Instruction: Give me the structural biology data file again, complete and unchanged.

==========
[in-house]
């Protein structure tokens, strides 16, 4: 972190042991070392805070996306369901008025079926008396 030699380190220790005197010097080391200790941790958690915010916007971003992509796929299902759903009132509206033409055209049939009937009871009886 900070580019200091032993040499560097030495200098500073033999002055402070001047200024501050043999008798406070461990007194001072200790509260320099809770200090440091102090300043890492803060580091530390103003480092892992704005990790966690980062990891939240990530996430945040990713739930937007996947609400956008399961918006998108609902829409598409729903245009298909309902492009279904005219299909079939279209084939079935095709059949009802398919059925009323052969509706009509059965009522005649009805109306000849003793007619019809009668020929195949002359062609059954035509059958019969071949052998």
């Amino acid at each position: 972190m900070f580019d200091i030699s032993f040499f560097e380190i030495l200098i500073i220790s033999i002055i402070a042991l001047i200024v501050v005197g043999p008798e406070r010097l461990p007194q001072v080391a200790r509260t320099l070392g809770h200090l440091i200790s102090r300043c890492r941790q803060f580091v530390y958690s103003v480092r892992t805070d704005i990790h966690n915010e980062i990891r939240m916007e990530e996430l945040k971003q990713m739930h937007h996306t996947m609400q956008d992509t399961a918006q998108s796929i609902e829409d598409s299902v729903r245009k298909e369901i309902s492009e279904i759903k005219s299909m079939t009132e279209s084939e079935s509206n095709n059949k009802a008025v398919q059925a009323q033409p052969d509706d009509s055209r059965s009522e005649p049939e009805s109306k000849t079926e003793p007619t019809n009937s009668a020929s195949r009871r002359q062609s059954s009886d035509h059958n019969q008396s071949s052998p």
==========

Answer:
[in-house]
């Protein structure tokens, strides 16, 4: 972190042991070392805070996306369901008025079926008396 030699380190220790005197010097080391200790941790958690915010916007971003992509796929299902759903009132509206033409055209049939009937009871009886 900070580019200091032993040499560097030495200098500073033999002055402070001047200024501050043999008798406070461990007194001072200790509260320099809770200090440091102090300043890492803060580091530390103003480092892992704005990790966690980062990891939240990530996430945040990713739930937007996947609400956008399961918006998108609902829409598409729903245009298909309902492009279904005219299909079939279209084939079935095709059949009802398919059925009323052969509706009509059965009522005649009805109306000849003793007619019809009668020929195949002359062609059954035509059958019969071949052998």
């Amino acid at each position: 972190m900070f580019d200091i030699s032993f040499f560097e380190i030495l200098i500073i220790s033999i002055i402070a042991l001047i200024v501050v005197g043999p008798e406070r010097l461990p007194q001072v080391a200790r509260t320099l070392g809770h200090l440091i200790s102090r300043c890492r941790q803060f580091v530390y958690s103003v480092r892992t805070d704005i990790h966690n915010e980062i990891r939240m916007e990530e996430l945040k971003q990713m739930h937007h996306t996947m609400q956008d992509t399961a918006q998108s796929i609902e829409d598409s299902v729903r245009k298909e369901i309902s492009e279904i759903k005219s299909m079939t009132e279209s084939e079935s509206n095709n059949k009802a008025v398919q059925a009323q033409p052969d509706d009509s055209r059965s009522e005649p049939e009805s109306k000849t079926e003793p007619t019809n009937s009668a020929s195949r009871r002359q062609s059954s009886d035509h059958n019969q008396s071949s052998p």